One study, which used human subjects rather than dummies equipped with sensors, found that people may be exposed to up to four times as much radiation as estimated by earlier studies, the USA Today reported in an article last year.

Worse yet, based on their measurements, a patient could get as much radiation from one CT scan as 74 mammograms, or 442 chest X-rays!

It’s believed CT scans may contribute to 29,000 new cancers each year, along with 14,500 deaths.

So these are no petty concerns.

In fact, a host of epidemiological studies over the years have strongly suggested that x-rays and other forms of ionizing radiation are a cause of most types of human cancer.

X-rays may even be responsible for most of the deaths from cancer and ischemic heart disease, according to John Gofman, MD, PhD, a professor at U. C. Berkeley and one of the leading experts in the world. Gofman is a nuclear physicist and a medical doctor who wrote a book on the subject.

Ionizing radiation is a uniquely potent mutagen due to its ability to wreak havoc on your cells and their genetic code. Your cells are unable to repair the very complex genetic damage done by x-rays. Some of the mutated cells die, but others do not, and the cells that go on living have a proliferative advantage—giving rise to the most aggressive cancers.

Unlike some other mutagens, x-rays have access to the genetic molecules of every one of your internal organs, if the organ is within range of the x-ray beam. Even a single high-speed, high-energy electron, set into motion by an x-ray photon, can bounce around and cause you irreparable damage.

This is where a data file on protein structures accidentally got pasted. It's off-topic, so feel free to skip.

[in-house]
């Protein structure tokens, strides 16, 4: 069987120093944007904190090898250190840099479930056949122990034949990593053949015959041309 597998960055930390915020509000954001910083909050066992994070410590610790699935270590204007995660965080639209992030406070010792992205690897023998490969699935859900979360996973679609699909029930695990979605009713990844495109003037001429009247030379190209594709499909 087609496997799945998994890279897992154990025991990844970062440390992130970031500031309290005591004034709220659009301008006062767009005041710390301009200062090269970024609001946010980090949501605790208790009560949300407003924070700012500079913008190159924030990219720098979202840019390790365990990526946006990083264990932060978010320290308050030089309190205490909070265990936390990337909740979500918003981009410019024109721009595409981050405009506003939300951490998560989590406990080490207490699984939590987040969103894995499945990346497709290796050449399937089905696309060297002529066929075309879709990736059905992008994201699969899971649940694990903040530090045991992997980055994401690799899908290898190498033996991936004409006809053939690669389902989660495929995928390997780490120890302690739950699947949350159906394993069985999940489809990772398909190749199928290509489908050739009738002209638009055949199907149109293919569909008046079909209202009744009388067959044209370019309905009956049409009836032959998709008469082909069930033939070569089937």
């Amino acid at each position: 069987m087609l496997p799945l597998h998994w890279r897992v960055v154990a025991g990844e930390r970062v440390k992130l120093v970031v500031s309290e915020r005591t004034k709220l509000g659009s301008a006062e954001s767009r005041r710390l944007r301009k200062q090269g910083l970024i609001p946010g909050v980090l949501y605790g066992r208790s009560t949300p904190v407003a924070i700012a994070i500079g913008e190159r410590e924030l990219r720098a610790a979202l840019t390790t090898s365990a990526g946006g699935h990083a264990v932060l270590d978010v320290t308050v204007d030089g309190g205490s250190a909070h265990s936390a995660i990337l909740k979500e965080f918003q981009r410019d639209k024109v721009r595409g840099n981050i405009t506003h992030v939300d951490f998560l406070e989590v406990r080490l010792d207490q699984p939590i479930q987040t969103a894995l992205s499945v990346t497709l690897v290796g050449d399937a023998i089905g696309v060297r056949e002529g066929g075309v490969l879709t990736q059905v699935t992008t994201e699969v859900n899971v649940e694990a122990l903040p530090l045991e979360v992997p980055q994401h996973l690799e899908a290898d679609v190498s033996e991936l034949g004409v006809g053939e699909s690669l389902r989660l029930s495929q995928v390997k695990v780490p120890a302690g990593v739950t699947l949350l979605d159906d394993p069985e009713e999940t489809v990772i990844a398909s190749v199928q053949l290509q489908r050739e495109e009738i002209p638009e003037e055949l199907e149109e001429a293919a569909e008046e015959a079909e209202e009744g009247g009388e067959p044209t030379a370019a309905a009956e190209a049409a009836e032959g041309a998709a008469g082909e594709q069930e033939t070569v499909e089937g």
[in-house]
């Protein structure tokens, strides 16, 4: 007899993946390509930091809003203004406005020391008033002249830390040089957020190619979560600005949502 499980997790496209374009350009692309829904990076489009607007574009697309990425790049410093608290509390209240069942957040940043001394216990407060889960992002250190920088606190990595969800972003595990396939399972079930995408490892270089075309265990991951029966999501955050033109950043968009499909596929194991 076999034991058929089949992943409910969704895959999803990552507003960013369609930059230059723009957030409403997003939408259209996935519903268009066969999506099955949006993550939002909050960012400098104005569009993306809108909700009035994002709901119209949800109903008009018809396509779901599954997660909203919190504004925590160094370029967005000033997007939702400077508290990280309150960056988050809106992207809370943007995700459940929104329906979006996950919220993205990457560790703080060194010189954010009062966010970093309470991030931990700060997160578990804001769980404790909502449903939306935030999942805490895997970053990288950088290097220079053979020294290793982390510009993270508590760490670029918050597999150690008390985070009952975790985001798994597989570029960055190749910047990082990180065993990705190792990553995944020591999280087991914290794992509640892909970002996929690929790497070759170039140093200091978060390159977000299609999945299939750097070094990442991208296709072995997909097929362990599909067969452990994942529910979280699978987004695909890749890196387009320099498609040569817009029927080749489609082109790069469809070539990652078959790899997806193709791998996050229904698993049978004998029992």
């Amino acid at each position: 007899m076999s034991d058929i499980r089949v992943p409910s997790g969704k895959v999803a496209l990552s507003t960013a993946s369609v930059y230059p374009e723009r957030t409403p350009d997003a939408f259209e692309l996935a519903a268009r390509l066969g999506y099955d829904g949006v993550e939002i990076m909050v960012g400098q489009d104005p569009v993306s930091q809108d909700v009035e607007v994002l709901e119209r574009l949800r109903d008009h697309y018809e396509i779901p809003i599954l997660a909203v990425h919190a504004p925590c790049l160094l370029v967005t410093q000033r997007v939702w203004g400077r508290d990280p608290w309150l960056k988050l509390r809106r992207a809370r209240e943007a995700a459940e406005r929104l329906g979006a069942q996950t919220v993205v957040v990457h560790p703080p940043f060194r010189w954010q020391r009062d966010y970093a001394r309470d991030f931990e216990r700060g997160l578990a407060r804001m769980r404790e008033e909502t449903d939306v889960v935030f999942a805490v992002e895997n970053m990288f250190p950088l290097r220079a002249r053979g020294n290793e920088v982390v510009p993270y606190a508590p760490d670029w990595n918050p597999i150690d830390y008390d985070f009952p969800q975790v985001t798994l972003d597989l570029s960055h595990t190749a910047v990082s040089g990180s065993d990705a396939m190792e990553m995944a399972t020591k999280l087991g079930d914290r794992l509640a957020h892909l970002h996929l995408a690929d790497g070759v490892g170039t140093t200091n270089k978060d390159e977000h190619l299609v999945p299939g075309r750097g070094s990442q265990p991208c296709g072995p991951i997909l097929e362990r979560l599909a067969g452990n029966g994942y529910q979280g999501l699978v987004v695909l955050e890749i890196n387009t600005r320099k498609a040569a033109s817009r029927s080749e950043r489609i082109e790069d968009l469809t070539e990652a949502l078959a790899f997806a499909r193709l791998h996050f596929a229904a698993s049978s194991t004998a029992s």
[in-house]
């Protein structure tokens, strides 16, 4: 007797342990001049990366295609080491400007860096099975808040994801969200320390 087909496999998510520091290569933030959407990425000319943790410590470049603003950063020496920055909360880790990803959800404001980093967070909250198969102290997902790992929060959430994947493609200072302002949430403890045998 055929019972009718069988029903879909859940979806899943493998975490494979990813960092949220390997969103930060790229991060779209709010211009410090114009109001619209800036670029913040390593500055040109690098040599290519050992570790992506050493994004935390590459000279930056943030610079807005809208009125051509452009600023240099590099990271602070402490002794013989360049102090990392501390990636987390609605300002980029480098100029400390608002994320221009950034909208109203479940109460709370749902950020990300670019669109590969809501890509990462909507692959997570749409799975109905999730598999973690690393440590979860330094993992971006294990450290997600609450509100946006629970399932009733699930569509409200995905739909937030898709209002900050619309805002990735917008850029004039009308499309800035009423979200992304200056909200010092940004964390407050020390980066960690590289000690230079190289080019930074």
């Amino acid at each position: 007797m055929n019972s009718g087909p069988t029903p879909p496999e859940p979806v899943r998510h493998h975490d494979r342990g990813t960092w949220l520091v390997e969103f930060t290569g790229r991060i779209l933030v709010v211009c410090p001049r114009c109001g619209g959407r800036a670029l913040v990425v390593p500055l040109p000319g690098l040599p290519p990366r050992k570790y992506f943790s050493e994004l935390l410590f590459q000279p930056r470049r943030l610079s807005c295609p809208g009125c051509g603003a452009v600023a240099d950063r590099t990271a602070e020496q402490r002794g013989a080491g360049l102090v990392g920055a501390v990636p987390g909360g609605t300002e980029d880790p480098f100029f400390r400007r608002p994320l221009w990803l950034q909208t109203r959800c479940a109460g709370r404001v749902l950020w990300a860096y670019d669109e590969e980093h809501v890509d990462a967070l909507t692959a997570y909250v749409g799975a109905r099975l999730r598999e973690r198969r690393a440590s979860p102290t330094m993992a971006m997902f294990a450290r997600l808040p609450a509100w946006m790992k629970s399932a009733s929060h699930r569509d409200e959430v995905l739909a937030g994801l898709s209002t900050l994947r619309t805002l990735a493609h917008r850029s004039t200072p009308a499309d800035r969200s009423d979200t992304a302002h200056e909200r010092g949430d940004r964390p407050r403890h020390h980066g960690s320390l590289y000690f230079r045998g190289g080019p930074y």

That is why there is no safe dose of x-rays.

Meanwhile, CT scans and mammograms emit far more radiation than conventional X-rays. A CT scan of the chest delivers 100 times the radiation of a conventional chest X-ray, and a mammogram delivers 1,000 times more radiation.

According to David Brenner of Columbia University, about one-third of all CT scans done today are unnecessary. He predicts from his study, published in the New England Journal of Medicine, that overuse of diagnostic CT scans may cause up to 3 million cancers over the next 20 to 30 years.

Even the American Cancer Society lists high-dose radiation to the chest as a medium to high risk factor for developing cancer.

So why is the FDA refusing to listen to its own scientists – the very men and women hired to evaluate the risks of drugs and medical equipment, and approve or decline applications based on that evidence?

At every turn, you find evidence that funding the FDA with fees from the pharmaceutical companies and medical device manufacturers they’re supposed to regulate creates an entirely unhealthy alliance. The scales are constantly tipped to the side of profit rather than protecting public health.

Further Reading

For more information about the dangers of radiation from medical scanning, please review this recent article.

Mammograms are of particular concern, which is explained further here.

And as for colon cancer screening, there are safer options available, which you can read more about in the article Major New Discovery to Predict Colon Cancer Earlier.

[+] Sources and References